With Assembly Approval, N.Y. Closer to Passing Trans Rights Bill

Trans advocates hope the seventh time is the charm as GENDA wades into the battlefield that is the New York State Senate, where it's repeatedly stalled.

BY Parker Marie Molloy

June 12 2014 2:00 PM ET

Assemblymember Deborah J. Glick

Earlier this week, the New York State Assembly passed the Gender Expression Non-Discrimination Act for the seventh time since 2007. The bill, first introduced in 2003, now moves to the Senate for a vote. If passed, it would provide employment, housing, and public accommodations protections to transgender New Yorkers.

“We’re pleased that the New York State Assembly came together for the seventh time to pass GENDA and send a message to the Senate that we’re past due to pass this important bill for the thousands of transgender New Yorkers who deserve equal protections under the law,” said Empire State Pride Agenda Executive Director Nathan M. Schaefer in a statement. “We’re at a critical juncture now and transgender visibility and civil rights are advancing swiftly. We risk our title as leader on civil rights when New York fails to keep up with the pace of the country.”

With only a week left in the legislative session, it's unclear if the Senate will take up the bill for a vote with enough time for it to make its way to Gov. Andrew Cuomo's desk for a signature.

Since 2003, New York has provided employment, housing, and public accommodations protections for gay, lesbian, and bisexual citizens as a result of the state's Sexual Orientation Non-Discrimination Act. At the time, protections on the basis of gender identity and expression were viewed as the bill's poison pill, and were removed with promises that trans-friendly legislators would address the issue of discrimination against trans New Yorkers at a later date. Unfortunately, even in a reliably blue state like New York, these types of standalone gender identity bills have proved challenging to pass.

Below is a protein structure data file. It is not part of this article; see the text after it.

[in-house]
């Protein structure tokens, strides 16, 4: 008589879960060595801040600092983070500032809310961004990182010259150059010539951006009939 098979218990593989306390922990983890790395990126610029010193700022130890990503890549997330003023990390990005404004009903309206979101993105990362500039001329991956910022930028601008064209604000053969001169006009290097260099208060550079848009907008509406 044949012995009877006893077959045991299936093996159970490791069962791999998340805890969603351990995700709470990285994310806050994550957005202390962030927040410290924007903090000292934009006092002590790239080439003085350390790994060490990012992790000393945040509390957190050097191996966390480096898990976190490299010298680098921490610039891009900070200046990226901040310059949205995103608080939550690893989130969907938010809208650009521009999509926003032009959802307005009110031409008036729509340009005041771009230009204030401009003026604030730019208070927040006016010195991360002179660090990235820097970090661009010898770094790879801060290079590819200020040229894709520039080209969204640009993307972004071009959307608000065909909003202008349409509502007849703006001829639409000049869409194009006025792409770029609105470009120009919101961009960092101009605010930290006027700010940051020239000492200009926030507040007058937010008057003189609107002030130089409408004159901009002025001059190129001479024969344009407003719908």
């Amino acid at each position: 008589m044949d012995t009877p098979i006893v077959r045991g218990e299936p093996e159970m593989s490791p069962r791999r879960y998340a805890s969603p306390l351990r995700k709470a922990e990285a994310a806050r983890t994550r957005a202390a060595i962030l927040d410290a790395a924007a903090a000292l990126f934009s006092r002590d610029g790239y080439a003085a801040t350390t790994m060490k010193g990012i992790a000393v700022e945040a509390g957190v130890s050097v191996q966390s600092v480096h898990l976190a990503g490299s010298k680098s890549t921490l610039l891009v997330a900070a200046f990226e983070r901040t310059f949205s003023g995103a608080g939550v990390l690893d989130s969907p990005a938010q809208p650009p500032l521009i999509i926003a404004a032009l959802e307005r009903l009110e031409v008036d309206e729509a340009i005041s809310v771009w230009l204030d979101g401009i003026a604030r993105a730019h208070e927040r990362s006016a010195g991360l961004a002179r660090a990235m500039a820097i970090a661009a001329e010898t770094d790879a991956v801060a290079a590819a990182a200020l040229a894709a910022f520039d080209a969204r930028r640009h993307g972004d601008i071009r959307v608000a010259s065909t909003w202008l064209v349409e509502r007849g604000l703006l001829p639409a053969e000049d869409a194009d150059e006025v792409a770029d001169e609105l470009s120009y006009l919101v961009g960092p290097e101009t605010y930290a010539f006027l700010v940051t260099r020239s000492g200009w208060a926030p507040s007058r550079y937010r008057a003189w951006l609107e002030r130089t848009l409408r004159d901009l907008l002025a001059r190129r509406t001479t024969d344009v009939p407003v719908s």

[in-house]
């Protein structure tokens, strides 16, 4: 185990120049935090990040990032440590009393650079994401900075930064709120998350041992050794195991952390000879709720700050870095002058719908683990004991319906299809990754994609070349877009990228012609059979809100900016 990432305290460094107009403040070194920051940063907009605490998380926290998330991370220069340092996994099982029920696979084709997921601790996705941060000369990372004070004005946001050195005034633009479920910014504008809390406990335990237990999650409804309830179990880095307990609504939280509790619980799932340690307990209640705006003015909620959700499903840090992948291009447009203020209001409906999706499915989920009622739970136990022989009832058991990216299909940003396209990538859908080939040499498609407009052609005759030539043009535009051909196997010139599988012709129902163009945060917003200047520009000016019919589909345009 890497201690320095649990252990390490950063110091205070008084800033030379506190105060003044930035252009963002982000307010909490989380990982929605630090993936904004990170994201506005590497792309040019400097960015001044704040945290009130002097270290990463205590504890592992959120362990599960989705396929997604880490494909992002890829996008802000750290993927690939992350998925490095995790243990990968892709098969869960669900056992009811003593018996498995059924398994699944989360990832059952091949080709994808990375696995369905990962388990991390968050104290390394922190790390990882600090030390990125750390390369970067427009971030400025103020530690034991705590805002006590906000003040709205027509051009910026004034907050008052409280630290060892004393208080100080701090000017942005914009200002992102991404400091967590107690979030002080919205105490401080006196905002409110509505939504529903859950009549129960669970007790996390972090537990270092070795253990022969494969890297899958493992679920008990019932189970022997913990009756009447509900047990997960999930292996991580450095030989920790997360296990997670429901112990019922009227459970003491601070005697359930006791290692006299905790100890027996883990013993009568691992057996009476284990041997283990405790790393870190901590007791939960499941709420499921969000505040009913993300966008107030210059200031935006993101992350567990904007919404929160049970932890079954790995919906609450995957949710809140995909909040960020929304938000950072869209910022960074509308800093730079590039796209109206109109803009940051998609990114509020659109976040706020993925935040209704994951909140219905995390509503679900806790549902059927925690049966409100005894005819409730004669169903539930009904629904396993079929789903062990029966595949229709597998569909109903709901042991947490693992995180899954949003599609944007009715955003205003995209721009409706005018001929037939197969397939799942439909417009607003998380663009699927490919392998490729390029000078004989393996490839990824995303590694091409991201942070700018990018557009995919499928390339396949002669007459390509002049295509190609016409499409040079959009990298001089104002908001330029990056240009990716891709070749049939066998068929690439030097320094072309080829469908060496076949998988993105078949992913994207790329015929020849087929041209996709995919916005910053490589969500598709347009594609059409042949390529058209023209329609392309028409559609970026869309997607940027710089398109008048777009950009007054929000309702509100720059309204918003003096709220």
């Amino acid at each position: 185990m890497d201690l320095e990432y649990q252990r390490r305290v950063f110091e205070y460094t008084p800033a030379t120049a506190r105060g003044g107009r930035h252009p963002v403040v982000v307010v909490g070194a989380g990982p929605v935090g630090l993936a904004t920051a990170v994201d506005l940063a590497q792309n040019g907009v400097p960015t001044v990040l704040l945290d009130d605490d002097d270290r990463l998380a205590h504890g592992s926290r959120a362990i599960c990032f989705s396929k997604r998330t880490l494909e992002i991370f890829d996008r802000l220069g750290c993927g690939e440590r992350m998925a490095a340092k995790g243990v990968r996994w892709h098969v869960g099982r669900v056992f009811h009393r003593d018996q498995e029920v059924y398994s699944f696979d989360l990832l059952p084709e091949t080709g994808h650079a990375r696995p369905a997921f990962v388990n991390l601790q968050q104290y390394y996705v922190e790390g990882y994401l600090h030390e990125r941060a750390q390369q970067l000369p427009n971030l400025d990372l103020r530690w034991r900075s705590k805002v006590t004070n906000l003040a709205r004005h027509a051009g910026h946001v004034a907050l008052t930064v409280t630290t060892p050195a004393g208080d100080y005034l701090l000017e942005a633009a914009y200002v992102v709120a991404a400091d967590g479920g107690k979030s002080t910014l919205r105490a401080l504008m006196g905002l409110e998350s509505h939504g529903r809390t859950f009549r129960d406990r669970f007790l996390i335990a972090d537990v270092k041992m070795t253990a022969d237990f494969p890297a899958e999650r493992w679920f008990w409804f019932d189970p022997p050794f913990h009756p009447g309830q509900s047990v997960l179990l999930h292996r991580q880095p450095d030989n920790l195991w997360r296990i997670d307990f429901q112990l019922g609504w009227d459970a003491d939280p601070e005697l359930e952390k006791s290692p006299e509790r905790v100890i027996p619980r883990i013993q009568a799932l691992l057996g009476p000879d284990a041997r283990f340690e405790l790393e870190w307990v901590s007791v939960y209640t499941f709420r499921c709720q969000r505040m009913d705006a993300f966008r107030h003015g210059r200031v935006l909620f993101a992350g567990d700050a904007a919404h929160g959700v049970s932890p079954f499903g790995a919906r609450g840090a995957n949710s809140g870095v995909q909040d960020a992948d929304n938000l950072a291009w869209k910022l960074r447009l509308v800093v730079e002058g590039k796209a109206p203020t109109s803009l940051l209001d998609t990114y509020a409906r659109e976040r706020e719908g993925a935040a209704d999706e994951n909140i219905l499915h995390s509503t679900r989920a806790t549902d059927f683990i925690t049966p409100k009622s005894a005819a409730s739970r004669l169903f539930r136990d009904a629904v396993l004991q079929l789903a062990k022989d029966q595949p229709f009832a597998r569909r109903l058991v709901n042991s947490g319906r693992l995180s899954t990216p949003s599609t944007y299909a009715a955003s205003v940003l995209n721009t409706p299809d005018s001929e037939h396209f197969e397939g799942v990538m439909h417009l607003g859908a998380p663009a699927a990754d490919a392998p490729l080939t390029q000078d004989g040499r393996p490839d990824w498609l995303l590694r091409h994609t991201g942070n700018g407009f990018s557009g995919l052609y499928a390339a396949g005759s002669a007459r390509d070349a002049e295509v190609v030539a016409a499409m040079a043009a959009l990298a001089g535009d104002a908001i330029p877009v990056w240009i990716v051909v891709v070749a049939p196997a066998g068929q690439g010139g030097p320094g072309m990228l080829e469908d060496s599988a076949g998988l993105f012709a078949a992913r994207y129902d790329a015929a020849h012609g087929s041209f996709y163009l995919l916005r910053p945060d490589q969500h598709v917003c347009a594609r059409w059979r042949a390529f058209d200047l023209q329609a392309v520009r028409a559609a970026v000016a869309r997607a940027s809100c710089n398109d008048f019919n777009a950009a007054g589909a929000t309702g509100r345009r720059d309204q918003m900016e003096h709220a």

Recently, however, increased visibility and policy progress surrounding trans rights have shown that such standalone legislation can be successful. Last month, Maryland Governor Martin O'Malley signed into law the Fairness for All Marylanders Act, extending legal protections to the state's trans residents. If GENDA passes the State Senate, New York would be poised to become the 19th state to pass trans-specific nondiscrimination protections.

Just last week, the the New York State Department of Health issued updated guidelines pertaining to the documentation needed in order to change the gender marker on one's birth certificate, no longer requiring trans individuals born in the state to undergo gender-confirming surgery prior to updating their legal identification.

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